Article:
And that’s how the fight started. What the program director did wasn’t the best he could (and should) have done. The appropriate thing to do here is to make your employee see sense and ask her to publicly apologize for the inappropriate remarks. That way he would have avoided the accusations of censorship that are now being raised by the audience who have already taken care of the issue themselves.

The problem is that the Web makes it easy to let things run out of control. Once an information has been published, it’s being cached, copied, multiplied in all sorts of ways, and whenever it’s done manually, the ones in charge don’t necessarily pay attention to what they’re doing. Issues like this are easy to pull out of frame, because the outraged public doesn’t necessarily understand that just because you feel a certain way, it’s not okay from a moral point of view, neither from a legal one, to insult a person in whatever medium. That’s why the page was taken offline, but it’s not what the public thought the reason was. The story of some politician trying to undermine Freedom of Speech spreads much better, and so does support by people who think that censorship must be fought against with all means available. The only problem is that whoever re-publishes the original article without additional comments, just to add momentum for a perceived good cause, becomes liable for the same reasons that Fritz would have become liable had they not taken the page down, and this is what most people don’t know.

Which again leads us back to media competence, and why this would make an excellent case study for social science lessons at school. It’s a multidimensional issue, covering social dynamics, media dynamics, public law and, last not least, communication. This is something not only the next generation better knew, but it’s also the most sensible place to discuss the topic outside of Fritz’s commentary section, in the real world, because that’s where having the discussion can really have an impact and make a difference.

The 3 Most Important Things To Do

January 23rd, 2011

It just came to me as a strike of genius when writing an e-mail to a friend. They’re in no particular order, because they’re somewhat interdependent.

  • Enable. The How-To.
  • Inspire. The What. The Why.
  • Permit. This is often forgotten. The “it’s okay to fail, as long as you keep on trying. Go ahead.”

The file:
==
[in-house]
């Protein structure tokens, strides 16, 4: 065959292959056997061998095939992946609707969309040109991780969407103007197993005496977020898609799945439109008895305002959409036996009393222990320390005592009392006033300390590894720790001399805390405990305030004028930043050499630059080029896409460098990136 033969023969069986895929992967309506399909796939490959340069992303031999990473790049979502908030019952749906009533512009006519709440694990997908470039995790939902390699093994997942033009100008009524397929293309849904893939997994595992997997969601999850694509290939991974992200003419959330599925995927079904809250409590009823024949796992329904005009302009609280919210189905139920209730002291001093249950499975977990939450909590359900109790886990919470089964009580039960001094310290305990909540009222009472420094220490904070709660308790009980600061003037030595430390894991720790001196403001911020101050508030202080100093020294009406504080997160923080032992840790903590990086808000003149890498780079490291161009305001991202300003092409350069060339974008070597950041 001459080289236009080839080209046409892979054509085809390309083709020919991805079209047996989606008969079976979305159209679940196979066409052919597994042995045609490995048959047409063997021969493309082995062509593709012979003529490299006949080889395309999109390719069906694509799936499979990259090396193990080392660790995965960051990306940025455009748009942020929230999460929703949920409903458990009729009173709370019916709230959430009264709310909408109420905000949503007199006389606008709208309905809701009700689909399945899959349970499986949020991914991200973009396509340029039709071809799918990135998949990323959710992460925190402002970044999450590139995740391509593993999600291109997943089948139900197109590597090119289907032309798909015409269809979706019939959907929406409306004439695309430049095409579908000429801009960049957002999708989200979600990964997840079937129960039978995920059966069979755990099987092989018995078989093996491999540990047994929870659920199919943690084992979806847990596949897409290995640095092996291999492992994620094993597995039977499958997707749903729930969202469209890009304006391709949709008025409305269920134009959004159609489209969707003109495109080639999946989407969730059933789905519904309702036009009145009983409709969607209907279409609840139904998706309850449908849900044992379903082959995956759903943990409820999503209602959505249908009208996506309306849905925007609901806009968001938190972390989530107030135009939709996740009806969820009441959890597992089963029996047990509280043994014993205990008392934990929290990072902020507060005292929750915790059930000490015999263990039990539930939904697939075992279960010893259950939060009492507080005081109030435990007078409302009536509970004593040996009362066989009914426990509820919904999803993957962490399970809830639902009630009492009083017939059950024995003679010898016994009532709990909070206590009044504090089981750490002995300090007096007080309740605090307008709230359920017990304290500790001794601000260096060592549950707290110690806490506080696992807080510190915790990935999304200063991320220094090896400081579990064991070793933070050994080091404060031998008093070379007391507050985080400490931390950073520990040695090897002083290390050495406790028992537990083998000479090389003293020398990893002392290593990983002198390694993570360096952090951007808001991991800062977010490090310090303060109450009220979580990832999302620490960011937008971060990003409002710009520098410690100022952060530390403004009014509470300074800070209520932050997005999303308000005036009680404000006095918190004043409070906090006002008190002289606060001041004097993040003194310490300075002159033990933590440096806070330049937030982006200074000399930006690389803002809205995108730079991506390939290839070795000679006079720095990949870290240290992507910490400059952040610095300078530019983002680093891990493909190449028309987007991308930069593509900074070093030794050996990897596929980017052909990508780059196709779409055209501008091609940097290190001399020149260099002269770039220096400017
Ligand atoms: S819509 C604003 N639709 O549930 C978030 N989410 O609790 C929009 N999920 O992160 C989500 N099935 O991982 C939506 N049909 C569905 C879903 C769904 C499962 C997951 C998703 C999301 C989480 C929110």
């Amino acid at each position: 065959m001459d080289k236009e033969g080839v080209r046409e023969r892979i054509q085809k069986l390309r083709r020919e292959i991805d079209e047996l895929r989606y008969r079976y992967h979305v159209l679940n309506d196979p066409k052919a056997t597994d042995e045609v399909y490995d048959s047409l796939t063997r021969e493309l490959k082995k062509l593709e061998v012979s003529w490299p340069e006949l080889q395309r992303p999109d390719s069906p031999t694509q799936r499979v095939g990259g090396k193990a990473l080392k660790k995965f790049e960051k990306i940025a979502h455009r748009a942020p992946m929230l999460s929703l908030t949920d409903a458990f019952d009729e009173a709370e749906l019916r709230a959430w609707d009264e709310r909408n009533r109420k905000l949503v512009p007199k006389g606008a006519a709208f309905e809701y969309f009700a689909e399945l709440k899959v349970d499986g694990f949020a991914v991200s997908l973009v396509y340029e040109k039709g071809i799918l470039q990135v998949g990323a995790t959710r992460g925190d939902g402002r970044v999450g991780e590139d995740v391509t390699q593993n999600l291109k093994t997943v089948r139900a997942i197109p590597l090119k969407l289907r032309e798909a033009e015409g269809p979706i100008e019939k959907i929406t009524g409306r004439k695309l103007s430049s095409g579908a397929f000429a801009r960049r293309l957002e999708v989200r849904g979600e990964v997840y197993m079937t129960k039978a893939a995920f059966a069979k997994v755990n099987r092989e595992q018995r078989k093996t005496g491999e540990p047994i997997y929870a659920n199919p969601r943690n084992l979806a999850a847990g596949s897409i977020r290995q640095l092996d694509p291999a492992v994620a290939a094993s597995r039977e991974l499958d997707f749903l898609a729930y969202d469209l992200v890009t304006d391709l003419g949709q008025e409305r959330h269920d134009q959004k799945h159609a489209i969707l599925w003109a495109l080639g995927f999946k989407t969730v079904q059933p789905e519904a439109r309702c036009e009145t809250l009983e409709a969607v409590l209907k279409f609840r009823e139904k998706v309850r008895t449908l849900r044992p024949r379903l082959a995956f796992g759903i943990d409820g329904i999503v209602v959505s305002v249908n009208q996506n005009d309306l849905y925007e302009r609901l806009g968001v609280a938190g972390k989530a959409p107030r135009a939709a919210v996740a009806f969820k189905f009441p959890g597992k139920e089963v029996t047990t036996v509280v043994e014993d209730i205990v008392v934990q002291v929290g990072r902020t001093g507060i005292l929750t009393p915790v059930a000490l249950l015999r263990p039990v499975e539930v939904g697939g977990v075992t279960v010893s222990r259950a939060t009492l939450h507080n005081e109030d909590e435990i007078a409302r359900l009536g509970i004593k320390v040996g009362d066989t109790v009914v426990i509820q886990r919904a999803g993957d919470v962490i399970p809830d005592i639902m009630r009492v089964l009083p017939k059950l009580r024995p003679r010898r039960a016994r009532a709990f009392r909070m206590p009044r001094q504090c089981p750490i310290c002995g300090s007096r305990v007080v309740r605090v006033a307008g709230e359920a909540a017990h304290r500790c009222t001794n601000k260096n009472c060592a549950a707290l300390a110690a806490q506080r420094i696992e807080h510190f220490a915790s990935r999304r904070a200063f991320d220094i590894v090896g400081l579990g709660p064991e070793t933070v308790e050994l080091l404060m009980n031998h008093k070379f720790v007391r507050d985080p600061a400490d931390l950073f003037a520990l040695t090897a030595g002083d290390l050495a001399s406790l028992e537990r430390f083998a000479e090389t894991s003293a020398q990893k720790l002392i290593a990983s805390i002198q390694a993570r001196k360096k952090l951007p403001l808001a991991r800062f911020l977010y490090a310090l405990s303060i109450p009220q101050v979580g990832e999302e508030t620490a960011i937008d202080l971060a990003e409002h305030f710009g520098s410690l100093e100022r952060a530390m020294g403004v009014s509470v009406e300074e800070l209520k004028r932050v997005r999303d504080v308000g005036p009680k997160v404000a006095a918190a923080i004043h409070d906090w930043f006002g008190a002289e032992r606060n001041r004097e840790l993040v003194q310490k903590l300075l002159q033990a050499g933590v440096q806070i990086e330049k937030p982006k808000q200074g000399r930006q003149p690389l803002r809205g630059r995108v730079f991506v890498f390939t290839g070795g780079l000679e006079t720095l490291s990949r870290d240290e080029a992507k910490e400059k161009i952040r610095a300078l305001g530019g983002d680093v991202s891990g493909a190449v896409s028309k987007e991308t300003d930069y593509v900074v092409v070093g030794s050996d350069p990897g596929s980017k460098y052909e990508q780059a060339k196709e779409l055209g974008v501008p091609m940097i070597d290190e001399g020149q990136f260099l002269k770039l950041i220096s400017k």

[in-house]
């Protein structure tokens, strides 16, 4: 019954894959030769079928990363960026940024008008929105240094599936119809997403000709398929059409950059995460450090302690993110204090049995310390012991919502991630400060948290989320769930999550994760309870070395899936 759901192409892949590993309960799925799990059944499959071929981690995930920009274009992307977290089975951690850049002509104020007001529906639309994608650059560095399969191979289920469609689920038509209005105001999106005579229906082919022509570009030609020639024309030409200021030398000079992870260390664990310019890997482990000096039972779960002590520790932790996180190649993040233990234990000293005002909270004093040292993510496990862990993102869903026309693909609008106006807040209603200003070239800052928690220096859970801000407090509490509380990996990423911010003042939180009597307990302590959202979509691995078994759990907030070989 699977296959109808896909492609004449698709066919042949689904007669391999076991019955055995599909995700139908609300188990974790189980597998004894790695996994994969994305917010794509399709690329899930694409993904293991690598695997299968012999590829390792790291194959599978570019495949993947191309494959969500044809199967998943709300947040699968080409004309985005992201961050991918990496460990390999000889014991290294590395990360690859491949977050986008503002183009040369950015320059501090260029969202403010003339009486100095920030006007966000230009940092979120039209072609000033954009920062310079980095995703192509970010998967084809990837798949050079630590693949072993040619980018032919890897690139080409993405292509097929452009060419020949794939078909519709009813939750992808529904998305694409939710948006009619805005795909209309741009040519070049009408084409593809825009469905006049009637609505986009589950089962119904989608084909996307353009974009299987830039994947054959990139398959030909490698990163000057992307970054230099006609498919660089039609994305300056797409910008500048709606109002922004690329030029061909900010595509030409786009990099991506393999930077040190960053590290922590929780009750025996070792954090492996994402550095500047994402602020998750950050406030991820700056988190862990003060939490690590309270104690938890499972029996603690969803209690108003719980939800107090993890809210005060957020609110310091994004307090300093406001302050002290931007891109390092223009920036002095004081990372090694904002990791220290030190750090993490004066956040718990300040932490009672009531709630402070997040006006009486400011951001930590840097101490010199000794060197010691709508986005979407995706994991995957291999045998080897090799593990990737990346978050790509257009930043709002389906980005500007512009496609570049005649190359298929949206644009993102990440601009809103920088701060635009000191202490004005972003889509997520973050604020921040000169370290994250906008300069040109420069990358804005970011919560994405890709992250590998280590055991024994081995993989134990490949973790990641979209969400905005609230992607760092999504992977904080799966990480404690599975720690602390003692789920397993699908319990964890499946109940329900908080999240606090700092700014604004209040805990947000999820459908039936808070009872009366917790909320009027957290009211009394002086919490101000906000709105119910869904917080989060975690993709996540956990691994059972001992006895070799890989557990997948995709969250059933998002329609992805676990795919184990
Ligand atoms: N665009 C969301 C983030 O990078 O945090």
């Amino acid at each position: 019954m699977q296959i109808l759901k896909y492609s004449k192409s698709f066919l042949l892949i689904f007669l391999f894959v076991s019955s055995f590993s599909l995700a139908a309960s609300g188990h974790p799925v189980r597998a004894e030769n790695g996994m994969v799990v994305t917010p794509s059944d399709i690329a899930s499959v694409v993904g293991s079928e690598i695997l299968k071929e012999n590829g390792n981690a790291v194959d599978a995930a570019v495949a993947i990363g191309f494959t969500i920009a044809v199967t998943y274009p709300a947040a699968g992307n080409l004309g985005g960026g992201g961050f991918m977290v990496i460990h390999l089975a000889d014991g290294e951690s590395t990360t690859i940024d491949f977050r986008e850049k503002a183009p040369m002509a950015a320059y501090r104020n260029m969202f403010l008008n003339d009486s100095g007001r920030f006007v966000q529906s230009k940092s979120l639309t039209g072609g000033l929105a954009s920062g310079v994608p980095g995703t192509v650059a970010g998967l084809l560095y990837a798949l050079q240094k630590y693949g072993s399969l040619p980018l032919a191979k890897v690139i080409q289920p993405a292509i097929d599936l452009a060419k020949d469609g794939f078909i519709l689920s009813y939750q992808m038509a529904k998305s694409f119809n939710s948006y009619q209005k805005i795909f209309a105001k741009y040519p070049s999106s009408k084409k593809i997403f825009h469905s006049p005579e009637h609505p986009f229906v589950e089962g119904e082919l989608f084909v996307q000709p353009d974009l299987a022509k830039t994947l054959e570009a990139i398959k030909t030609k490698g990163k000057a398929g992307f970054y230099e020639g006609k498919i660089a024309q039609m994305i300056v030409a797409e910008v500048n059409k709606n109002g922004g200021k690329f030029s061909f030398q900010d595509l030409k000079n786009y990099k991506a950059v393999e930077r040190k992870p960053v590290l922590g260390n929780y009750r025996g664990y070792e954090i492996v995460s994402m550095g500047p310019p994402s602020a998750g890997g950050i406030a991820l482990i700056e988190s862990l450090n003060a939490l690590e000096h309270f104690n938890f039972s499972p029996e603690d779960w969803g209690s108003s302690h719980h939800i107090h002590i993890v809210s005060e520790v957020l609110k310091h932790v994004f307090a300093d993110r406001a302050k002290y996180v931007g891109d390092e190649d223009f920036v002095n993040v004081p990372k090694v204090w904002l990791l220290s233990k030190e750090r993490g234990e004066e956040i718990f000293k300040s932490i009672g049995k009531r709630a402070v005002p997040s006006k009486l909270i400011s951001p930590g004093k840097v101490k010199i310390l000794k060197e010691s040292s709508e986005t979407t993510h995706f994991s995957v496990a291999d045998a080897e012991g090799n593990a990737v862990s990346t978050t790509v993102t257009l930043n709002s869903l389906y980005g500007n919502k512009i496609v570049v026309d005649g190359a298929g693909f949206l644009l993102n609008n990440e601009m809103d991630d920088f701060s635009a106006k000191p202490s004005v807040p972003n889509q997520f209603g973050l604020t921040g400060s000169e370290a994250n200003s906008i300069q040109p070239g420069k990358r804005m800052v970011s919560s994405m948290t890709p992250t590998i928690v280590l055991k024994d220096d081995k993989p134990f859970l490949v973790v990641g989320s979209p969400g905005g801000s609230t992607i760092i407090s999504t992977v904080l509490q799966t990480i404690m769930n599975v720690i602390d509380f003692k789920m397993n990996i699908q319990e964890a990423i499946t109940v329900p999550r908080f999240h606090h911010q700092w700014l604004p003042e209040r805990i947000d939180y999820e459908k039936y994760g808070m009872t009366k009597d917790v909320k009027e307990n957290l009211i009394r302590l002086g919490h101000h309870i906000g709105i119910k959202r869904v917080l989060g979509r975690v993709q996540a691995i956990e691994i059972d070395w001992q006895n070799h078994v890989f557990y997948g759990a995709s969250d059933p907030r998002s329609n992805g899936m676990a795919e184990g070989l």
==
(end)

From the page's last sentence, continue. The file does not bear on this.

Voilà, Promotion

January 19th, 2011

The other day it just occured to me why Twitter is a better means of promotion than Facebook, not meaning advertising but “spreading the word”. The key is the default action, so to speak.

When someone posts something on Facebook, the default action to show your appreciation is to click the “Like” button. But this doesn’t create a movement (so it’s no literal ”pro-motion”), it’s a popularity feedback for the originator of the post because it stays within the boundaries of his circle of friends. The promotion happens when people click “Share”, so the post translates to their own circle — but that happens very rarely in comparison.

This is where Twitter does better, because it makes no sense to reply “I like your tweet” to the author. The only sensible thing you can do is re-tweet the original tweet (Twitter word for post), so now your followers will read it. Voilà, promotion.

Fooled by the Status Quo

January 18th, 2011

It’s always amazing how one’s imagination is being fooled by the status quo though the own memory should tell otherwise. When Wikipedia celebrated thier 10-year anniversary three days ago, I was thinking back when I actually started using it. In 2001 I didn’t — and it’s worth noting it’s the same year I started using that new search engine called Google. It occured to me that when writing my diploma thesis on analogue audio compressor circuitry design and implementation in 2002, finding mere bits of information was actually work that was not too far from the days when you had to go to the library and skim through boxes of index cards. The whole thing just went off well because a fellow student was writing his thesis on EQ design so we could update each other about our latest findings.

Just a few years later, maybe in early 2005, I was using Wikipedia to pull together a script for my students’ electronics lecture, just as an expanded appendix for all the stuff I couldn’t cover in detail because the lecture was quite dense already. Only 4 years after its birth, Wikipedia had become the go-to resource for every geek topic, not to mention the thousands of other sites that had spawned up on stuff like audio circuitry. But what was funny back then is that most of them still referenced the same sources that we had to dig out years before.